9. For Thomas, it was the yellow umbrella moment on the train platform, which is the very last thing they shot for the series. Not only because it was beautiful and perfect, but also because of "this mischievous and slightly gleeful feeling of, 'We got to wait nine f---ing years before we met the mother! We got away with it!'"
10. For Fryman, "The episode is 'Drumroll Please' [from Season 1]. It's at the very beginning. It's that wonderful set with the grand piano. It's sitting onstage with Carter Bays and watching this magic and thinking — this is the most fun I've ever had in my life."
11. For Hannigan, it was during the shooting of the pilot. "I walked outside and there were hundreds of butterflies." She watched them with some of the cast and crew and, "It was the strangest. It was so beautiful. And I thought, 'Well, if that's not a sign, then I don't know what is.'"
12. For Smulders, it was filming "Let's Go to the Mall." It was more than the fun of "playing a character who's playing a character" and it was more than convincing the producers that she could sing — "I do OK in the shower and in the car on the way to work." The episodes that involve music videos requires an extra day of shooting and all the departments to step up to make it happen, but getting to "create something that's totally different — it's just a blast!"
13. For Radnor, shooting a scene on New York Street for "Come On." "There were these big lights flooding onto the set and this huge rain machine — very cold rain — and I was getting drenched and screaming up to the window. And it was like a Stanley Kowalski [the "Stella!" line that helped make Marlon Brando famous] moment. And I felt like, I'm from Ohio and I really feel like I made it in show business."
14. For Milioti, the song "La Vie en Rose" is an important song for her family and getting to surprise them with her ukelele rendition of it in the 200th episode was an unexpected and poignant coming together of her family and work. "It was a very 'How I Met Your Mother' moment!"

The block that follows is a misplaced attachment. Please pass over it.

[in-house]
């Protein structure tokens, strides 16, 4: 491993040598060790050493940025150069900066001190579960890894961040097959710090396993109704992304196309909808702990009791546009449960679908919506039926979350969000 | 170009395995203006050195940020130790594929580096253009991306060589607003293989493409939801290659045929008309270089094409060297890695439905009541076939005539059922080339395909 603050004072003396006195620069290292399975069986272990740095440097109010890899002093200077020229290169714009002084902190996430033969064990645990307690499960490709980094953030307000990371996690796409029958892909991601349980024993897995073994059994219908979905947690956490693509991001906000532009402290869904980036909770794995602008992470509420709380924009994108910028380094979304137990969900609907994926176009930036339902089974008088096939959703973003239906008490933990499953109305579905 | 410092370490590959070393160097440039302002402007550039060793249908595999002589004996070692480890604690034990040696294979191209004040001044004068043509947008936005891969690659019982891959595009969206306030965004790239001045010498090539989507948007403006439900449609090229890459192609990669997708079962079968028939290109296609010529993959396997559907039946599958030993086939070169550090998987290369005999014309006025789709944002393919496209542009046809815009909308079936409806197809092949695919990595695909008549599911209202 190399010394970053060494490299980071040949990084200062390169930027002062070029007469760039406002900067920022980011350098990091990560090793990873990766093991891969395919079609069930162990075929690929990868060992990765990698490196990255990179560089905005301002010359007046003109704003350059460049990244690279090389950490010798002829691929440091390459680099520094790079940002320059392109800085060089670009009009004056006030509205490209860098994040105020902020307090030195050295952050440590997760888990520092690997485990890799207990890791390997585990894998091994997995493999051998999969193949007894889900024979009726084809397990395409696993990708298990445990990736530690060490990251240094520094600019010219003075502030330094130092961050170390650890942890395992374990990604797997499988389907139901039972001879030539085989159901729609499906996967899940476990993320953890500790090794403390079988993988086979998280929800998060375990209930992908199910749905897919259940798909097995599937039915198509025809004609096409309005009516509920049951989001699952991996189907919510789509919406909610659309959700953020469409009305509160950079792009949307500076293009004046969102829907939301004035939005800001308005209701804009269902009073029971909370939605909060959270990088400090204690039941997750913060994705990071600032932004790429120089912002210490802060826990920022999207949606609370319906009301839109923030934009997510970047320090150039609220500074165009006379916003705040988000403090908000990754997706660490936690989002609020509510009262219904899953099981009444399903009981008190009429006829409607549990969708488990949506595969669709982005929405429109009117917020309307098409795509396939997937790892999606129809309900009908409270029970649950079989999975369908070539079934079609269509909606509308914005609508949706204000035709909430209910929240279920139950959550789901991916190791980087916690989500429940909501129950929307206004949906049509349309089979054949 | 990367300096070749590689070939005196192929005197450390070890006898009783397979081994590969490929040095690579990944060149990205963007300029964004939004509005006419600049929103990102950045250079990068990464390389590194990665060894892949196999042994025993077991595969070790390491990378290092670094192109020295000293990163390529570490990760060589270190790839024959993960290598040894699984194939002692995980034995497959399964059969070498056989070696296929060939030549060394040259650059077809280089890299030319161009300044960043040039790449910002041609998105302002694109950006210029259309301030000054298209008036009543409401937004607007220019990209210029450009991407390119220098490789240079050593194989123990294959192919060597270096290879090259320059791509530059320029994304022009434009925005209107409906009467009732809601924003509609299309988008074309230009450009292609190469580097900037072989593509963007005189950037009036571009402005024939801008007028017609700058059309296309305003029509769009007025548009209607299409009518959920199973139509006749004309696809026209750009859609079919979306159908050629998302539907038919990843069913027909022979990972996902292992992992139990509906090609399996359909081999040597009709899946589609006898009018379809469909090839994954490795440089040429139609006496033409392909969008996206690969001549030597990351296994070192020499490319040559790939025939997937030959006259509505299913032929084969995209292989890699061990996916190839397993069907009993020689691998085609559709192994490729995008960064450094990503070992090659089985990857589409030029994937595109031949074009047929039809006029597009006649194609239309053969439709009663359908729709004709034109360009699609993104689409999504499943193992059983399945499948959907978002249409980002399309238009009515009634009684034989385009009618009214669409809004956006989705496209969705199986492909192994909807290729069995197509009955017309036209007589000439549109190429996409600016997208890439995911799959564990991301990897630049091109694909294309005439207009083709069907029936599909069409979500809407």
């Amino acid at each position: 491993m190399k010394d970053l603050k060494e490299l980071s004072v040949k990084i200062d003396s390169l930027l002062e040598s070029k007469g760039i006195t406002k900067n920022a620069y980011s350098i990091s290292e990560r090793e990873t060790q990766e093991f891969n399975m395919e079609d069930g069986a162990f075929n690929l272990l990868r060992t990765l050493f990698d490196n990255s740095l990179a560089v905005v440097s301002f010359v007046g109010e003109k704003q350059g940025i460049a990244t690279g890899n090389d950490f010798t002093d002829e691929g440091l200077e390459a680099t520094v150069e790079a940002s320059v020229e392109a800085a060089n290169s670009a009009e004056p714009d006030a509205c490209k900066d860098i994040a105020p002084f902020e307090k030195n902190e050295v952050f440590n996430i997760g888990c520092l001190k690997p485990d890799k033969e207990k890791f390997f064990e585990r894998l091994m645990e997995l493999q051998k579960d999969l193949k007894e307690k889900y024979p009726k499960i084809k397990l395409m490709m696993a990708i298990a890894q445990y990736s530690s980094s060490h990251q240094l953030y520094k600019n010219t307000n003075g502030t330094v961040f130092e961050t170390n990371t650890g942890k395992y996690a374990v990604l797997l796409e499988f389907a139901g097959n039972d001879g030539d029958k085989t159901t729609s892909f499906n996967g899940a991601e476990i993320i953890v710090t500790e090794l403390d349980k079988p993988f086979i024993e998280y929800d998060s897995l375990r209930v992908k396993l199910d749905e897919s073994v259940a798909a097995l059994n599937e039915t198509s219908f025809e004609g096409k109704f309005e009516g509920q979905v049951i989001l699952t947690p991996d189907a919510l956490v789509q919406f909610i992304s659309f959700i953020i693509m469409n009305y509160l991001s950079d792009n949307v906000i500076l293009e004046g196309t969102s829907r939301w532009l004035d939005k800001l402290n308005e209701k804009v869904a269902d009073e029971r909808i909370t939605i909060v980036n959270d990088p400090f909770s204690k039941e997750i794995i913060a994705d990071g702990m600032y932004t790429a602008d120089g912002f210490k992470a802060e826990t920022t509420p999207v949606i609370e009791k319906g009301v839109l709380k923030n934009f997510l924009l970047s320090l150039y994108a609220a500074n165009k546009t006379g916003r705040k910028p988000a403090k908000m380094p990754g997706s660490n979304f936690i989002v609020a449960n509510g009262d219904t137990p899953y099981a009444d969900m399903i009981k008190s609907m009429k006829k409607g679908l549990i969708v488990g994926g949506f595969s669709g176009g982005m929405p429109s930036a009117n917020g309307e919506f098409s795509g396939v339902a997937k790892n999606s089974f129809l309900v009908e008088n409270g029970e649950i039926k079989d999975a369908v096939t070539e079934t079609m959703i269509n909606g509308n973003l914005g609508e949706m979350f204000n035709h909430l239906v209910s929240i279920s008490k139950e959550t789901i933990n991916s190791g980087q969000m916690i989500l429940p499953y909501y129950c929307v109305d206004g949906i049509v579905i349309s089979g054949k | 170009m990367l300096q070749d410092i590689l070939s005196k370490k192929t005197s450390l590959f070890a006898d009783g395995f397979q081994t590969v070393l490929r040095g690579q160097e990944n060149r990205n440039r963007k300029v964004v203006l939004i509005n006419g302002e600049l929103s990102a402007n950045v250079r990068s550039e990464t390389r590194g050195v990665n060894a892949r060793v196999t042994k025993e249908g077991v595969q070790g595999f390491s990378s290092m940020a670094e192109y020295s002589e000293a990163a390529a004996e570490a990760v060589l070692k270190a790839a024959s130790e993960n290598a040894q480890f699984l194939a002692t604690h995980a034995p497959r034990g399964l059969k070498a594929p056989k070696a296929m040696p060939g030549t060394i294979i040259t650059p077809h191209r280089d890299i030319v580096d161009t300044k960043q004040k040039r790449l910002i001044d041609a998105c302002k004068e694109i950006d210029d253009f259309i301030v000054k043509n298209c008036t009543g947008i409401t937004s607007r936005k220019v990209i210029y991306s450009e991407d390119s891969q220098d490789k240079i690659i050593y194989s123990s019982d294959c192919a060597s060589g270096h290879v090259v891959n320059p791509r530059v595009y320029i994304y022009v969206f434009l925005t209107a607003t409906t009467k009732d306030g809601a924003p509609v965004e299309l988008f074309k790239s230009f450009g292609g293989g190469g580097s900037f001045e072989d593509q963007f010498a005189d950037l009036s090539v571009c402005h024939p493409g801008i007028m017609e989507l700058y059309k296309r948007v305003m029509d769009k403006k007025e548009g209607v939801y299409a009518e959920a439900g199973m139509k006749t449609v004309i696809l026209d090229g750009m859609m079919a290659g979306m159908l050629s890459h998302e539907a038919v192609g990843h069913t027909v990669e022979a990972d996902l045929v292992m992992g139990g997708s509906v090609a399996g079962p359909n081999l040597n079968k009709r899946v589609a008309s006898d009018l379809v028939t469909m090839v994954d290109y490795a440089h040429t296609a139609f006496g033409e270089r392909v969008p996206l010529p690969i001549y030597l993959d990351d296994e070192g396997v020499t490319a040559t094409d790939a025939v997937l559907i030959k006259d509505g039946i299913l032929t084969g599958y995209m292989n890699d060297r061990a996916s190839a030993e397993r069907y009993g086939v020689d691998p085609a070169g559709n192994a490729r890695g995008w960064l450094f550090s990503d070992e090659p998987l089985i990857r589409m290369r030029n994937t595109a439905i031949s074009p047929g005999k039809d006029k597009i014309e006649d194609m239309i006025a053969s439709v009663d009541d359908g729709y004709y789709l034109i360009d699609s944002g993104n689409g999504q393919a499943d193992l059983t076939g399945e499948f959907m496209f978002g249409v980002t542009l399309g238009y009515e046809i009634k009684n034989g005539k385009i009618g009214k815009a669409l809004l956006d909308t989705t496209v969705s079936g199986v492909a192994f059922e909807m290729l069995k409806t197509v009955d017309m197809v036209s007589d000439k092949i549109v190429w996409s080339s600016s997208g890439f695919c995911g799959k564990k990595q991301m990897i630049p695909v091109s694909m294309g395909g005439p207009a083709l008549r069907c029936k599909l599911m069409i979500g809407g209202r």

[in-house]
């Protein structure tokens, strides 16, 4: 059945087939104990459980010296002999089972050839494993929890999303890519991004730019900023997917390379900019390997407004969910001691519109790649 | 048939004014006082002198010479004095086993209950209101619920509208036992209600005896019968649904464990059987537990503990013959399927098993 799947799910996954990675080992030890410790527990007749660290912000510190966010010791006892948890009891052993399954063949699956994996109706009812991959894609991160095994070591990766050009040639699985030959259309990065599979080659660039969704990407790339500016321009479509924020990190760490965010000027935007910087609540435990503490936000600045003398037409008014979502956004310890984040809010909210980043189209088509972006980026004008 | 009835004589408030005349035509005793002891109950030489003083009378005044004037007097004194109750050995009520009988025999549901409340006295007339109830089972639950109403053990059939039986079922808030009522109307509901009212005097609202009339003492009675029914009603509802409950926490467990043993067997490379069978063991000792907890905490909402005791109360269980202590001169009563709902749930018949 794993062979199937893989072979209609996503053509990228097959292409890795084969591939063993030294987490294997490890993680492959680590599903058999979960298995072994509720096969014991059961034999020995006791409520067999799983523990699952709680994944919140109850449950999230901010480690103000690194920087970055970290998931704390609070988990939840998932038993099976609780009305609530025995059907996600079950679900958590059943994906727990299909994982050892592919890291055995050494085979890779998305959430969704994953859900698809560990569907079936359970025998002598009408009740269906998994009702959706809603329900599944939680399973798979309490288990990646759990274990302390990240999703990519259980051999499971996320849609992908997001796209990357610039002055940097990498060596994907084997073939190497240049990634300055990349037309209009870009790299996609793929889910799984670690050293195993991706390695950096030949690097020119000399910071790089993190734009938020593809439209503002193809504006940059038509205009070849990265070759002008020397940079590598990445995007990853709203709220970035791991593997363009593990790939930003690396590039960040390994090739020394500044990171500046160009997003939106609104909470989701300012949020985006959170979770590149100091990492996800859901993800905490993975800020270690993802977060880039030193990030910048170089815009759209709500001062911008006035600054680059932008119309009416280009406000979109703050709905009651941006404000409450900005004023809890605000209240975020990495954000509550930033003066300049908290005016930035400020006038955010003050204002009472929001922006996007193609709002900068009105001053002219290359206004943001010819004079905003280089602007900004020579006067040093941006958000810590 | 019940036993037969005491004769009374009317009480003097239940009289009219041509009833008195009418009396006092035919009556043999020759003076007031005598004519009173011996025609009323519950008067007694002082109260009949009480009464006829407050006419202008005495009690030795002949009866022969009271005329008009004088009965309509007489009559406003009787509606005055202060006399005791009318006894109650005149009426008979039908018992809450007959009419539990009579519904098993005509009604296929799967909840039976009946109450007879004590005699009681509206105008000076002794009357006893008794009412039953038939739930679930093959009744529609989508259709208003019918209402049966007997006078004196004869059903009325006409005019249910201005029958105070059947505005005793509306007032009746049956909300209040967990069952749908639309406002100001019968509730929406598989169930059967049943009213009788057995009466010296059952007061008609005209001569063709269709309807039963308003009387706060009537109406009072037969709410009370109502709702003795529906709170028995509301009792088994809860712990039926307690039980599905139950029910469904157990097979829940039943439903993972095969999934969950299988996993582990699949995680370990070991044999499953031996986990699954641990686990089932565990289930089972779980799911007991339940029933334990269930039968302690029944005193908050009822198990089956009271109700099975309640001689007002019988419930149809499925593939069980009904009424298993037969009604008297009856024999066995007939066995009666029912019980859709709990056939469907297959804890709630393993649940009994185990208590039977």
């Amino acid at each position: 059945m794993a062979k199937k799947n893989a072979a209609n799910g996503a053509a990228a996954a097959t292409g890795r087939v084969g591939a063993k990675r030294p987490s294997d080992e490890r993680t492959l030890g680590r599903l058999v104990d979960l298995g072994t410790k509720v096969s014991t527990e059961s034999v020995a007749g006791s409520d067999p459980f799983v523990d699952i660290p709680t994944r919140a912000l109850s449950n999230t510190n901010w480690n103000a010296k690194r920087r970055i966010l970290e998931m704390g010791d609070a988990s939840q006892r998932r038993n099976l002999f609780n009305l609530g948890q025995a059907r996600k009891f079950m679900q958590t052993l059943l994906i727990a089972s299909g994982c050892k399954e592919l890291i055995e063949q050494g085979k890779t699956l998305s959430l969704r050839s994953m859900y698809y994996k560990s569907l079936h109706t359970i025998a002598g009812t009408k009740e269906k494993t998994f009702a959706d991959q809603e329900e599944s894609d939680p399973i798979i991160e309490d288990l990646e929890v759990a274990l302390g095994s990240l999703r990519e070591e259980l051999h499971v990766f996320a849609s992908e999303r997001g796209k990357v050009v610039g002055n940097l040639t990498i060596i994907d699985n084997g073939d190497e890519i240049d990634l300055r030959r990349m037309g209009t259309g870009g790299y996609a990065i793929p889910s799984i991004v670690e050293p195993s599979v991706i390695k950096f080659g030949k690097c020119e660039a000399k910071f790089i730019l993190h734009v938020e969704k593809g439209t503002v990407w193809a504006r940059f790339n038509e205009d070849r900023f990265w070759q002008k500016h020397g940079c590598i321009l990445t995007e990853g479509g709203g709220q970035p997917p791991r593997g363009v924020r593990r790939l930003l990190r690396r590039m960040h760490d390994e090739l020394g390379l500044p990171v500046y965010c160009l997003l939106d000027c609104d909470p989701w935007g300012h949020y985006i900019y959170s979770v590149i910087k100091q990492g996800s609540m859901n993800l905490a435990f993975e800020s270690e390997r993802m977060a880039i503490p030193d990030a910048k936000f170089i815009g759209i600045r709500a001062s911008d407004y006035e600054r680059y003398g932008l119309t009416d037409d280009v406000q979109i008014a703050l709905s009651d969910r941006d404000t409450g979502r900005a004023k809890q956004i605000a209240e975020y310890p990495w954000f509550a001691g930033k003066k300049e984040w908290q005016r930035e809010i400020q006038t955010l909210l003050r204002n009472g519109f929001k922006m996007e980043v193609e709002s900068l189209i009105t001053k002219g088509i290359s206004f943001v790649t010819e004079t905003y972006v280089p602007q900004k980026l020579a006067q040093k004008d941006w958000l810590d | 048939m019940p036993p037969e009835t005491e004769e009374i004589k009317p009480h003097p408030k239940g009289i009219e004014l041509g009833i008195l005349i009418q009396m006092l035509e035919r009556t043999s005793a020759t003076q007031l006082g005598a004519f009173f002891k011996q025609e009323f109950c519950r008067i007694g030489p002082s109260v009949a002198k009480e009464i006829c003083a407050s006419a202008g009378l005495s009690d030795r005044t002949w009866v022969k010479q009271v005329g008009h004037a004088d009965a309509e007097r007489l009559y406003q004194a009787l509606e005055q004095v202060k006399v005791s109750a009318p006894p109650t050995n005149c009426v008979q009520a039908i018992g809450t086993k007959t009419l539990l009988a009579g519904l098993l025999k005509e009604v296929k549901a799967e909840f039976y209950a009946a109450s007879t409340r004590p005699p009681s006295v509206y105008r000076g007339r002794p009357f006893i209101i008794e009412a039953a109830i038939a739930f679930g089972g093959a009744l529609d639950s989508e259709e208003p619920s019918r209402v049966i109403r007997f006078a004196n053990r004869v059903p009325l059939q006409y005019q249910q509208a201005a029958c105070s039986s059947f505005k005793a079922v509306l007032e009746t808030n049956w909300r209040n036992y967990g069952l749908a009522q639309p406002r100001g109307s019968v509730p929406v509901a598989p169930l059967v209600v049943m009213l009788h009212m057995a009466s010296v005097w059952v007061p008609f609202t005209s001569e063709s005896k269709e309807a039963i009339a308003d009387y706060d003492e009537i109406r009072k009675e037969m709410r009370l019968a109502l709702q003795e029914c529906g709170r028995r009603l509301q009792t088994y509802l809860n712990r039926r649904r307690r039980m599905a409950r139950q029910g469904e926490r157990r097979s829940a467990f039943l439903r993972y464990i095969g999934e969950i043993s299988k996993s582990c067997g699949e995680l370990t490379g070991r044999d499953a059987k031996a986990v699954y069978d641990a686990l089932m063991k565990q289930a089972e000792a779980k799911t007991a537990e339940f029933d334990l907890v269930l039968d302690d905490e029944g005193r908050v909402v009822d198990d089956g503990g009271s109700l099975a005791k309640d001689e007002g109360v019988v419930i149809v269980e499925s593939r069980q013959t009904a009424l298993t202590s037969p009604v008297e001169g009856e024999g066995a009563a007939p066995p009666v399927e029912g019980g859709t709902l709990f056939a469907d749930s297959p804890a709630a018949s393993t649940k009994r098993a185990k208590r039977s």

15. Fun fact: Bays plays "La Vie en Rose" to his children on a ukelele purchased during his wedding trip to Hawaii, which is where the idea to use the song in the show came from in the first place.
16. Thomas is thankful that the chemistry between Milioti and Radnor worked. "We were waiting so many years for Cristin Milioti to show up," remembering the pressure they were under, after an eight-year build, to get the character right. "Imagine if we cast that role wrong? There'd be no show! We'd just have to issue an apology and go off the air."
17. Three of the casts favorite running gags: For Hannigan, "Thank you, Linus. Especially the one in the doorway." Radnor loves both the interventions ("They clearly got a professional banner made...") and telepathic talking (Hannigan said, "We mainly like that one because we don't have to memorize!").
18. Milioti dropped out of theater school. "You want to go to theater school? Roll around in a dark room for a little bit. Pretend to be a zebra and pay someone $80,000."
19. Hannigan's advice to young actors: "Don't take the criticism to heart. I was told I wasn't funny enough to be on television when I was a kid."
20. Thomas on whether there will be any more musical numbers: "We won't confirm or deny, but no."
Watch a preview from the March 17 episode:
"How I Met Your Mother" airs Mondays at 8 p.m. on CBS.